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New funding for Anyscale boosts popular Ray AI platform

The startup raised $99 million and released a new version of its open source framework, which helps enterprises scale AI workloads and projects with available resources.

A new funding round added more momentum for fast-growing AI startup Anyscale, founded by the creators of Ray, an open source framework for organizations looking to scale AI workloads.

Along with revealing $99 million in a new series C extension funding round -- led by existing investors Addition, Intel Capital and Foundation Capital -- the vendor introduced Ray 2.0 at the Ray Summit in San Francisco on August 23.

The new funding comes after Anyscale secured $100 million in a series C round in December.

Ray is used by organizations around the world, including Uber, Meta and Instacart, to grow their AI workloads.

Ray 2.0 capabilities include Ray AI Runtime, which adds a runtime layer for machine learning applications and services; KubeRay, a collaboration between Anyscale, Microsoft and ByteDance for managing Ray clusters on Kubernetes; and integratable machine learning tools developers can use to combine Ray with other machine learning libraries, data platforms and MLOps platforms.

An abstracted layer

Anyscale is trying to create an abstracted layer that can use distributed resources and data to execute a specific function, said Jim McGregor, an analyst at Tirias Research.

This approach enables enterprises to run their AI projects on any system without making it program specific, he said. Instead of programming projects to a specific GPU or CPUs, the project is programmed first; the platform then decides on the best server or program.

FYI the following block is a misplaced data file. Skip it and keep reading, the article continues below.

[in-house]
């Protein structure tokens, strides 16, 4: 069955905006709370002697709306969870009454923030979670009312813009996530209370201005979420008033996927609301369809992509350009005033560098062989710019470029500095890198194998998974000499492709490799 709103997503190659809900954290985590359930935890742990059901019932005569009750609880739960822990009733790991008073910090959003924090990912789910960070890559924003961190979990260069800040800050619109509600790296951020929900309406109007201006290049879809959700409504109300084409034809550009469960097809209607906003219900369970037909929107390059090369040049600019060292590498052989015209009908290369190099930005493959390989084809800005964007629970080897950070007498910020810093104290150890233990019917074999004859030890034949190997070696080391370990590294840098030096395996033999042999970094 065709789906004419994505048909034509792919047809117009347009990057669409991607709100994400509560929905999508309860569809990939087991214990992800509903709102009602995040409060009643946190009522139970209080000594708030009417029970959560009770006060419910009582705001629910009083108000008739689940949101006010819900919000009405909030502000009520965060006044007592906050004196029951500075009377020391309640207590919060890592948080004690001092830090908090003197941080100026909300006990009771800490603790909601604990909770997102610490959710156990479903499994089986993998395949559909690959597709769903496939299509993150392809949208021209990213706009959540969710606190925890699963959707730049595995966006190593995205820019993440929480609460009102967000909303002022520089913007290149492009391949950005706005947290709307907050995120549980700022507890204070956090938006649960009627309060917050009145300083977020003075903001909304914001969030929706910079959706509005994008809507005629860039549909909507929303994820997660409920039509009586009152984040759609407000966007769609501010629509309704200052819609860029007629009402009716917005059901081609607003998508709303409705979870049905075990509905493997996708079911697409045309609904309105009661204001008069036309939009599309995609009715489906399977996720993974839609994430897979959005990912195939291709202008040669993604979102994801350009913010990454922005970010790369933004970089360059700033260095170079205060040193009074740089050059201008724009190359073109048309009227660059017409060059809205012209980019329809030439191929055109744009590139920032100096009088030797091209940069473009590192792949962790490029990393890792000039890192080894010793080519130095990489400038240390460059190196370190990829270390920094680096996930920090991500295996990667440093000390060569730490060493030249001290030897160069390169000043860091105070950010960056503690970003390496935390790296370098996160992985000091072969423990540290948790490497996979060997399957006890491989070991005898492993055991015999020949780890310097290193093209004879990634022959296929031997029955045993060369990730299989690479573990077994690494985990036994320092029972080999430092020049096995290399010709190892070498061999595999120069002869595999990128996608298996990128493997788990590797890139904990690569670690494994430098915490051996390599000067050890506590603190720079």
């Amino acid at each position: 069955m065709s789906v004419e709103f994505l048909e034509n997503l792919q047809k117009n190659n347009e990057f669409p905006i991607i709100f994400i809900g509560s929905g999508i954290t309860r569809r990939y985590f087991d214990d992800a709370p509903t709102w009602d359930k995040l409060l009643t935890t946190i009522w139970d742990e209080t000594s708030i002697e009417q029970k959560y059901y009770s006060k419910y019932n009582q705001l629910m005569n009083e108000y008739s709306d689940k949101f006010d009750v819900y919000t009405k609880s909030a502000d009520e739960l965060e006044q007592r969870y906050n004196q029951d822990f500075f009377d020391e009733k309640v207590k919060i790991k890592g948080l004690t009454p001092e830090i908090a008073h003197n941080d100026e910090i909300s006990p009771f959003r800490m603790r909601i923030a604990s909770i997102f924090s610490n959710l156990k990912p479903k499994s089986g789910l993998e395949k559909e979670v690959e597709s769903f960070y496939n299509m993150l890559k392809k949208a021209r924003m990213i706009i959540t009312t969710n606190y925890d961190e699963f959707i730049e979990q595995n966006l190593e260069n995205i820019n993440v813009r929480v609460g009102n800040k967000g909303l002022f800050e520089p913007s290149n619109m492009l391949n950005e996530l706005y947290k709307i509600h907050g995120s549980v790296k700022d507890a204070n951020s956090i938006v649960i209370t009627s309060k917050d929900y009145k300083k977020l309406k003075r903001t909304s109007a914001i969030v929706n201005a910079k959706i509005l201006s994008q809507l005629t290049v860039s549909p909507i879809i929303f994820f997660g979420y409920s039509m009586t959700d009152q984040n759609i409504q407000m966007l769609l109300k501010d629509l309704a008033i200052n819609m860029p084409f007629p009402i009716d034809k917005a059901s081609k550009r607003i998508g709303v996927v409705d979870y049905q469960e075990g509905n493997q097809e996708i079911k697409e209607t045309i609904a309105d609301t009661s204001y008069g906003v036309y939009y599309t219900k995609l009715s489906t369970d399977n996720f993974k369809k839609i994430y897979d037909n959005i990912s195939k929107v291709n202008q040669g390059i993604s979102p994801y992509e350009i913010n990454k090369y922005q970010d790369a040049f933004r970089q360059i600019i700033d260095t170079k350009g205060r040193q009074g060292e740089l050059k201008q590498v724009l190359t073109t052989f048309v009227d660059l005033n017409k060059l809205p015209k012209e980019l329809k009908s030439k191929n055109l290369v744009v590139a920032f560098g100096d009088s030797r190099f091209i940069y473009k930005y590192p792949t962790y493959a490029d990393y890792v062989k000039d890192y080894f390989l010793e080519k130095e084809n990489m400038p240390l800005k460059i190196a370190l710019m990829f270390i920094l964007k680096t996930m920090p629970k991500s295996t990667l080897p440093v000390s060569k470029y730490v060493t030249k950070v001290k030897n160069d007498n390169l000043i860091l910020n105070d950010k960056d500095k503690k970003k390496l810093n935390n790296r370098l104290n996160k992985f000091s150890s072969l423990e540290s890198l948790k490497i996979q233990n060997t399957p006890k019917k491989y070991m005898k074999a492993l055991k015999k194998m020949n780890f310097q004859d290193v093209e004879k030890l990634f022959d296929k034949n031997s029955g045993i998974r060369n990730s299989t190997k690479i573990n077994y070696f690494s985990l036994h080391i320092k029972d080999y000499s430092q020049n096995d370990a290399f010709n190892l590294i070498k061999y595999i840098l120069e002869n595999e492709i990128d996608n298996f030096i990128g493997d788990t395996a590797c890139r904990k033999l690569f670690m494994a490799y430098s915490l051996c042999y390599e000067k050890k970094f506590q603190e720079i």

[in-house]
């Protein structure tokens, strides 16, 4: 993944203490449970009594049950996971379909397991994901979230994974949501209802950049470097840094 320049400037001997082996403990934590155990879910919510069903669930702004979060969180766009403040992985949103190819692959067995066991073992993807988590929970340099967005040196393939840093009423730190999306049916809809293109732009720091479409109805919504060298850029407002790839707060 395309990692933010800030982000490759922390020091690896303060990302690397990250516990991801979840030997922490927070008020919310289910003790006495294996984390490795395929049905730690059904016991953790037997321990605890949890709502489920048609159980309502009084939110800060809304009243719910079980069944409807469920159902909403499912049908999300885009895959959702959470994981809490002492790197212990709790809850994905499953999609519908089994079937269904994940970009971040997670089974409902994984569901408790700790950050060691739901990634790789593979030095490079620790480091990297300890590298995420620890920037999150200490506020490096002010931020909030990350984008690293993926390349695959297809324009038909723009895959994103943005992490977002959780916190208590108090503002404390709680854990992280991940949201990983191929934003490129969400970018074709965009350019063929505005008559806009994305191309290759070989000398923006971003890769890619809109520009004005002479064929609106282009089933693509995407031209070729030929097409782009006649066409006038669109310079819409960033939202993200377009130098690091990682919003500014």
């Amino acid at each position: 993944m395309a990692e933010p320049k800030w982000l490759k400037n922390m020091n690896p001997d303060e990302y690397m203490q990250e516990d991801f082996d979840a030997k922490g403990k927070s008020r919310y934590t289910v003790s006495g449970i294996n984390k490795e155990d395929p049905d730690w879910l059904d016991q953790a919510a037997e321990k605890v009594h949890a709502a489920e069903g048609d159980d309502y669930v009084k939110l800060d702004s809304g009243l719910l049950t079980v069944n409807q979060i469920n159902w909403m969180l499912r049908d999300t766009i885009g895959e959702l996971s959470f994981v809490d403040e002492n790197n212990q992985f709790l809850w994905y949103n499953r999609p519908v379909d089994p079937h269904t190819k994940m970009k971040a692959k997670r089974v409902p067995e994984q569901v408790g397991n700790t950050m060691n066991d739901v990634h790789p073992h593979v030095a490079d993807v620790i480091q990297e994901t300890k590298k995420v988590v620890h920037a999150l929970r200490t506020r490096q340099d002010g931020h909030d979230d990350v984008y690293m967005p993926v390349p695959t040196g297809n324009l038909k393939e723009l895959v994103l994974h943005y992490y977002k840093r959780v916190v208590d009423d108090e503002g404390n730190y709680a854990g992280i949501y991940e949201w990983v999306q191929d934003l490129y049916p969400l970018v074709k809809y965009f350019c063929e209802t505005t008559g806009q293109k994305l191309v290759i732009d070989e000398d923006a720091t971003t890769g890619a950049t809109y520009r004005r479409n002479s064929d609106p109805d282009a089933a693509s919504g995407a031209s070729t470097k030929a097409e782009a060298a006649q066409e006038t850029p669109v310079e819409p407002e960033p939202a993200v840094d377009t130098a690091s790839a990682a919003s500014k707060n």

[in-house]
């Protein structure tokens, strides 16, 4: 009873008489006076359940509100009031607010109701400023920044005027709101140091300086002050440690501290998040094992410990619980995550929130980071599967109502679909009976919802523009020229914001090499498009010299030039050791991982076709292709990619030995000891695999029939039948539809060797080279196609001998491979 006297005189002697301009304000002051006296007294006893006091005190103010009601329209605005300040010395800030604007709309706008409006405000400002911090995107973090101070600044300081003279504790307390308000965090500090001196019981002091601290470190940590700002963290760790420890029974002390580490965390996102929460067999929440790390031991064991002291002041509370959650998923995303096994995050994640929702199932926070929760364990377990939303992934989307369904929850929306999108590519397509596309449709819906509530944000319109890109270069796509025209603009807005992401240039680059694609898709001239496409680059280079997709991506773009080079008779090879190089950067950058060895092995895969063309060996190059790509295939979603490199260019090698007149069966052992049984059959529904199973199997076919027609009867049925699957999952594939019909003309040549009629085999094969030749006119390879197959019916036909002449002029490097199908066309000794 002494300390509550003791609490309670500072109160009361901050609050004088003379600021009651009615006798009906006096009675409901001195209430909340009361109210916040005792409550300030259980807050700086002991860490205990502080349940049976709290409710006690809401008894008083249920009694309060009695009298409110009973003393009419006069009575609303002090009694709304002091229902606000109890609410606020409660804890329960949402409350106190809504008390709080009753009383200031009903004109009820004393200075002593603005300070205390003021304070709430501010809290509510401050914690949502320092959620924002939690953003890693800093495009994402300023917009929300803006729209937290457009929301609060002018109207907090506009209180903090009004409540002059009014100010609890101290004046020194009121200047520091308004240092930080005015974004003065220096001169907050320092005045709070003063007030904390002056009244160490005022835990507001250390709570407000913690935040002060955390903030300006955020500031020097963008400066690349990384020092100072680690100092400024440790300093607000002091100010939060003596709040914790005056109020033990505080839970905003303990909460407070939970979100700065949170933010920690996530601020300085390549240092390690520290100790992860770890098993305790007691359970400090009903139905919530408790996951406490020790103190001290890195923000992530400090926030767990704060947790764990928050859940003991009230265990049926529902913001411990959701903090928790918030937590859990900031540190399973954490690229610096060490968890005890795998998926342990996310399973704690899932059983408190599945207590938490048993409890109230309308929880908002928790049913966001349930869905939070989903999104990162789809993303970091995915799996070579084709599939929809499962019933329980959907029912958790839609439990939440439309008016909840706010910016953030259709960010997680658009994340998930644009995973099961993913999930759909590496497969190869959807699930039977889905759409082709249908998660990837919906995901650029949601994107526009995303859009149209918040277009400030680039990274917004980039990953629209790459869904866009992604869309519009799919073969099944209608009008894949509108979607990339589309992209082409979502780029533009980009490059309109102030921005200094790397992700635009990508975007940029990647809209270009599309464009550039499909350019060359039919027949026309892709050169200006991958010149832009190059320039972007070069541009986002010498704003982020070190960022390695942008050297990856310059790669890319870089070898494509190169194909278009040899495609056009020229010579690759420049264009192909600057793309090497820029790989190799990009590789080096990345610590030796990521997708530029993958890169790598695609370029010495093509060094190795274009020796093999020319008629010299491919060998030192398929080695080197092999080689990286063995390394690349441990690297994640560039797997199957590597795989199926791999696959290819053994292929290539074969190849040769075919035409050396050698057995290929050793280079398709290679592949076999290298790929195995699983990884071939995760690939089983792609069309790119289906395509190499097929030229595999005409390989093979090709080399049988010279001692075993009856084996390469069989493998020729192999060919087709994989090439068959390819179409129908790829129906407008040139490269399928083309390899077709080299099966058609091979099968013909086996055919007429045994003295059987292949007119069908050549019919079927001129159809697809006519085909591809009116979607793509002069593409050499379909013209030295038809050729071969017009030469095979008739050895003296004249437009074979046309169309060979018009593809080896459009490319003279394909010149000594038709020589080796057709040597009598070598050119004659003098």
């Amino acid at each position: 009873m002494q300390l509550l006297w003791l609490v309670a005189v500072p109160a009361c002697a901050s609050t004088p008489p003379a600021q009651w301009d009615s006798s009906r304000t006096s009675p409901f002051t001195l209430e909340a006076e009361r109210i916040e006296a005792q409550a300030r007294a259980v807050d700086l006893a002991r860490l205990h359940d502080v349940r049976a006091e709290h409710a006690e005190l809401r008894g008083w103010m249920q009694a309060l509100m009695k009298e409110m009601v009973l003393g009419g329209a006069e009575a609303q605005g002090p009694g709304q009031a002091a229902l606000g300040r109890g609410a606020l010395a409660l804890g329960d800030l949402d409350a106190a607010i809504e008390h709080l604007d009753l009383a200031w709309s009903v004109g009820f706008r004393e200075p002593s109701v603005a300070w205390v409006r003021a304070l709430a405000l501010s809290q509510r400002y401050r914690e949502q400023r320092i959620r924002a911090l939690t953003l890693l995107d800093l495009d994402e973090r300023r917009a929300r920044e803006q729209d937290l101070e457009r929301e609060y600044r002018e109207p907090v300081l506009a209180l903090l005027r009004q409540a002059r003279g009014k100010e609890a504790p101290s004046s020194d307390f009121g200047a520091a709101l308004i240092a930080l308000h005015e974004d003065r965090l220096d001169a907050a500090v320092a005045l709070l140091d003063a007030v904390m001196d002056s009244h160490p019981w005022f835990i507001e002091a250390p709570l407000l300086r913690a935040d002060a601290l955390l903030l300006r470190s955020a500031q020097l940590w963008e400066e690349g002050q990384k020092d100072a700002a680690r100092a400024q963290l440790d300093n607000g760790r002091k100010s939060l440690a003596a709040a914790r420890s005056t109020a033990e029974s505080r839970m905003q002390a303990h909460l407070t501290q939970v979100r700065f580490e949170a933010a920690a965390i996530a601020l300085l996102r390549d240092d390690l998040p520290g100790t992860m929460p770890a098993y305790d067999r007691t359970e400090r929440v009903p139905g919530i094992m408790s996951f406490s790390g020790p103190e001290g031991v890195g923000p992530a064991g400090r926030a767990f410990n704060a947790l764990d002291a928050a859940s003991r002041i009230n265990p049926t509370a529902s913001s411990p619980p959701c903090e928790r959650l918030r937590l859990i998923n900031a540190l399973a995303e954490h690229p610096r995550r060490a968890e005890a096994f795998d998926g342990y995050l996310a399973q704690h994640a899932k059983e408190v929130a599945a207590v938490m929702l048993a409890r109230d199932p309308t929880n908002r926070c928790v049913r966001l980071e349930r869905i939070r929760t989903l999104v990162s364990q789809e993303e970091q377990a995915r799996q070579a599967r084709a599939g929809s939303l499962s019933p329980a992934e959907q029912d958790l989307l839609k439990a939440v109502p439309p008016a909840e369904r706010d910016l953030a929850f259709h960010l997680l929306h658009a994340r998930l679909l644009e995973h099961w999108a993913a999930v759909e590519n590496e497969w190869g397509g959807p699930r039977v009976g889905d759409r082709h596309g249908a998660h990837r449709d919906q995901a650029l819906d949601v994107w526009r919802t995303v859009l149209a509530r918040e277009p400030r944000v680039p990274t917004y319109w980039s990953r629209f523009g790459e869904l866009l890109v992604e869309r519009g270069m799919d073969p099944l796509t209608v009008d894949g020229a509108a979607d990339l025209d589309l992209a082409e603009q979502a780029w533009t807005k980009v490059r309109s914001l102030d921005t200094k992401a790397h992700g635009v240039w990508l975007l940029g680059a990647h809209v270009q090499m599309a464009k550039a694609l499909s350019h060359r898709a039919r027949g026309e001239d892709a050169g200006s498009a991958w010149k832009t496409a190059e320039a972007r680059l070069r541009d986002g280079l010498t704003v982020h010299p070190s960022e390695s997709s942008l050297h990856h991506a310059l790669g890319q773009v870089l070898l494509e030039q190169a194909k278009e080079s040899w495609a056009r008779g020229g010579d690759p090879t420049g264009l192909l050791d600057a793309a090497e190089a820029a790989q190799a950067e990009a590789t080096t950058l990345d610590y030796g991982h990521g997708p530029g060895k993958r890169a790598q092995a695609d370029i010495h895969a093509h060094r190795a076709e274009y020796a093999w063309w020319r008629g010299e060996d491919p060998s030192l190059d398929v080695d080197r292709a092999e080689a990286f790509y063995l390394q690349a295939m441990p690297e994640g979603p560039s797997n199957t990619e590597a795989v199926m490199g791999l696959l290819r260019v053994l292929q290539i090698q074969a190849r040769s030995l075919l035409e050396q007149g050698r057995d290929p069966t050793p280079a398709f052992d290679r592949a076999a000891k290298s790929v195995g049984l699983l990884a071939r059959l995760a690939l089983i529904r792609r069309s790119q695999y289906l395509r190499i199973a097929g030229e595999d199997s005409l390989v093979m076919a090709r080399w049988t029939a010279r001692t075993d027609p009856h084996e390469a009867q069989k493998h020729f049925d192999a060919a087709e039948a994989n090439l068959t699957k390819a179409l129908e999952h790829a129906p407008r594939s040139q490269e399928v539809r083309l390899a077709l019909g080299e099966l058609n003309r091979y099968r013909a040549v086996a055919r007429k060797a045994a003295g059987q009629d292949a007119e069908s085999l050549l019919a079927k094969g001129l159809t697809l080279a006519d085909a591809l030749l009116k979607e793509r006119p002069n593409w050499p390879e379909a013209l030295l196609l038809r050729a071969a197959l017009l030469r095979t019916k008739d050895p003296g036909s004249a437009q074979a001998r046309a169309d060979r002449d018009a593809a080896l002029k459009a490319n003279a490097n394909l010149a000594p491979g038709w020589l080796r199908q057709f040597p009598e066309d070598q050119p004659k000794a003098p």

They're trying to make it easier as AI and some of these other tasks get more and more compute and data intensive to be able to [run AI workloads] at an abstracted level and use all the resources that are out here.
Jim McGregorAnalyst, Tirias Research

Anyscale's approach is attractive to enterprises and investors for several reasons, McGregor said.

One is that most AI inference workloads still operate on CPUs. For many enterprises, it's expensive to operate their workload on GPUs even though they are more efficient, he said.

"They're trying to make it easier as AI and some of these other tasks get more and more compute and data intensive to be able to [run AI workloads] at an abstracted level and use all the resources that are out here," he said.

Anyscale is also appealing since the startup works with big tech companies such as Microsoft and has big investors like Intel, he said.

But while Anyscale is one of the more successful early vendors trying to help enterprises scale their AI workloads from the computer to the cloud using the resources on hand, the vendor is not the only player in this market, McGregor added. The tech giants are also working on helping enterprises address the problem of scaling large AI workloads.

"It's still early in the market even for AI," he said. "We're still developing new models; we're still developing new ways to train. The market's open."

A Ray user's view

Cohere is a natural language processing vendor that started using Ray in 2021. Using the platform, an IT team at Cohere wrote a new framework for distributed training of large language models.

Cohere turned to Ray because of how easy it was for different team members to understand how to use Ray to write the new framework, regardless of their skill level, said Siddhartha Kamalakara, machine learning engineer at Cohere.

"Ease of use is a big thing for us," he said. He added that using an open source tool like Ray was also helpful because the team could dive into Ray's source code to figure out problems that came up while trying to write the framework.

At the conference, Anyscale also introduced its new Enterprise-Ready Platform, which gives IT and security teams cluster connectivity and customer-managed virtual private clouds. The vendor also released its Ray platform for enterprises, which lets organizations build AI and Python applications using Ray.

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